Article 3 deals with two characteristics of internationally wrongful act. Firstly, international wrongful act will be governed by international law; secondly, a State cannot escape from that by internal law. Therefore, international responsibility cannot be avoided by pleading that the disputed act is lawful in national law.

Article 4 provides that a State will also liable by the conduct of its organ also. By Article 4 'State organ' covers all individual or collective entities, who acts on behalf of the State, e.g. legislative, executive, judicial or any other function, whatever position it holds in the organisation of the state and whatever its character as an organ of the central government or of a territorial unit of the state. Therefore, if any organ of the State supports any terrorist organisation then state will be responsible for that act.

Article 5 deals with the attribution to the state of conduct of bodies, which are not covered by Article 4. This article includes, e.g., public corporation, public company, which exercise elements of governmental authority in place of state organs. So, it is clear that if any of these bodies does any internationally wrongful act then the state would be responsible. One of the important points is mentioned in Article 8. It provides that a state would be responsible if the person or group of persons is in fact acting on the instruction of, or under the direction of, or control of the state. Article 8 deals with two situations, Firstly, state would be liable if private person or group acting under 'instruction of state'. Secondly, the state would also be liable when private person or group acting under 'direction or control' of the state. The word 'control' and 'degree of control' is widely interpreted here. These include, for example, individuals or group of private individuals who though not specifically commissioned by the State, and not forming part of its police or armed forces, are employed as auxiliaries or are sent as "volunteers" to carry out particular missions aboard. Thus in the Iran case, ICJ held that the initial attack on the US Embassy by militias would not be imputable by Iran as they were not agent or organ of the state, however, later Ayatollah Khomeini's ordered an organ of Iran to attack the Embassy was regarded as a state action and as a result the state was internationally responsible.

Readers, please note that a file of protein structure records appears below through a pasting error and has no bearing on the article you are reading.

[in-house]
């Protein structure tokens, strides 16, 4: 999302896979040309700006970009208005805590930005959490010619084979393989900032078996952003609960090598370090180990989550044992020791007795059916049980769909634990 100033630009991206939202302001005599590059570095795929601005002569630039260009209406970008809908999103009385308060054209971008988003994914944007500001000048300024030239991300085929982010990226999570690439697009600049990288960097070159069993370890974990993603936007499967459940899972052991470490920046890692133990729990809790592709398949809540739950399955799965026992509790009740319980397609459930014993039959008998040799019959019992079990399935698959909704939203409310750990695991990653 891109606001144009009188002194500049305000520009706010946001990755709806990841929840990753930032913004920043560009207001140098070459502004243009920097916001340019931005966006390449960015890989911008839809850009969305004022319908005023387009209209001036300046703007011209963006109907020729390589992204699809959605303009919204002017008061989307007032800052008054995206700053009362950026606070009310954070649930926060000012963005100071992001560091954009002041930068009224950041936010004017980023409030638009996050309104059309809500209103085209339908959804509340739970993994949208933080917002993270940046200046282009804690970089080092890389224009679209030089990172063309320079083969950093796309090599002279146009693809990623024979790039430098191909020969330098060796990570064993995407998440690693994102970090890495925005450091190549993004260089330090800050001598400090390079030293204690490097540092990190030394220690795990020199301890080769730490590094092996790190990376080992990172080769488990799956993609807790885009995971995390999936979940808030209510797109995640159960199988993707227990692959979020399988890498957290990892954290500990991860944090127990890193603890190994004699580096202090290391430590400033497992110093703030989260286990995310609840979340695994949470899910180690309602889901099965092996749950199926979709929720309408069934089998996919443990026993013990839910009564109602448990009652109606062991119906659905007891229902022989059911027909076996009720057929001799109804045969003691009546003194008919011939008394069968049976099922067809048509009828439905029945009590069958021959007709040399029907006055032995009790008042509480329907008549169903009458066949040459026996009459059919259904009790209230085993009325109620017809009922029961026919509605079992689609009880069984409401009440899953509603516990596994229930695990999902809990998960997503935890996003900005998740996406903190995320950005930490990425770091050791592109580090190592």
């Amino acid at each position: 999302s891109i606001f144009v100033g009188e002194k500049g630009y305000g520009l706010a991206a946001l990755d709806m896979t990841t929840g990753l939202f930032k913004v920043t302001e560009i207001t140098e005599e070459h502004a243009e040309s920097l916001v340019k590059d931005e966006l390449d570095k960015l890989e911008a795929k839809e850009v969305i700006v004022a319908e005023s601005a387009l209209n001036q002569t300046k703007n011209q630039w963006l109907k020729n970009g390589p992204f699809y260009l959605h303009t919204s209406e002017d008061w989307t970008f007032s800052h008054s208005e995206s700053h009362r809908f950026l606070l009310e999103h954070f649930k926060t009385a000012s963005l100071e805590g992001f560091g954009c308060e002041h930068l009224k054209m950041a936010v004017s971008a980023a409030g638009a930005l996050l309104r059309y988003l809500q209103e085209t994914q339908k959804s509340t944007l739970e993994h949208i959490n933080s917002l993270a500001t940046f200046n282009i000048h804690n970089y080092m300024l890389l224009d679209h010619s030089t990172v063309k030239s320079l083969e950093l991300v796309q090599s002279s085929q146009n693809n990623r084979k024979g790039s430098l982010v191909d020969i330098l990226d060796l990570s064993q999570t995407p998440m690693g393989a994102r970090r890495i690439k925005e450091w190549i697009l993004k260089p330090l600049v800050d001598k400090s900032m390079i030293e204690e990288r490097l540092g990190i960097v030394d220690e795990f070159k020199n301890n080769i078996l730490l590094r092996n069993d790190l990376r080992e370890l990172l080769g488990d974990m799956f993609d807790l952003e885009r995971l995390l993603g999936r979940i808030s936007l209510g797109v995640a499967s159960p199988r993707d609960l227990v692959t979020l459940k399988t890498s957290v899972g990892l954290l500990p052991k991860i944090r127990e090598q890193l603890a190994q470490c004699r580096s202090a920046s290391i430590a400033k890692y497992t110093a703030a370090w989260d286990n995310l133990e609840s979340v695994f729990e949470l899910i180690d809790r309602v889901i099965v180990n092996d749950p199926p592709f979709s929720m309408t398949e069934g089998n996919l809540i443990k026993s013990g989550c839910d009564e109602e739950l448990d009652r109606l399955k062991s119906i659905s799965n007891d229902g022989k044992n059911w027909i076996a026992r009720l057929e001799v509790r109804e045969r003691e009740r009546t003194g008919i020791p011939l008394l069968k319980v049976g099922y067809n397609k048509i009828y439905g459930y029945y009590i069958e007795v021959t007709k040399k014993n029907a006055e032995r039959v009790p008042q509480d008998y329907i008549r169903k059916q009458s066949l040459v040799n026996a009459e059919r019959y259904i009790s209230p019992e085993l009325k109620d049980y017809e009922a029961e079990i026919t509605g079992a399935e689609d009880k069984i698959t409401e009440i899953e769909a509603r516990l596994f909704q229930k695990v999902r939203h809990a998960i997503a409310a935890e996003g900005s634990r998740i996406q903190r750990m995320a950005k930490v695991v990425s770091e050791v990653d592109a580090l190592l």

Article 9 states that if a conduct carried out by a person or group of person in the absence or default of official authorities then the state will be internationally responsible for their act. However, this article applies to exceptional situation, such as armed conflict or during revolution, where the regular authorities are dissolved (e.g. the Yeager case).

Art 10 provides that where an insurrectional movement is successful then the act of such movements, which becomes the new government of the State, shall be considered as acts of that State (e.g. Short v The Islamic Republic of Iran). Article 11 provides: 'Conduct which is not attributable to a State under the preceding articles shall nevertheless be considered an act of that State under international law if and to the extent that State acknowledges and adopts the conduct in question as its own'. Therefore, if a State 'subsequently' acknowledges or adopts any conduct that is done by any other party then the state responsibility question arises. Article 12 provides that there is a breach of an international obligation when an act of that state is not in conformity with what is required of it by that obligation, regardless of its origin or character.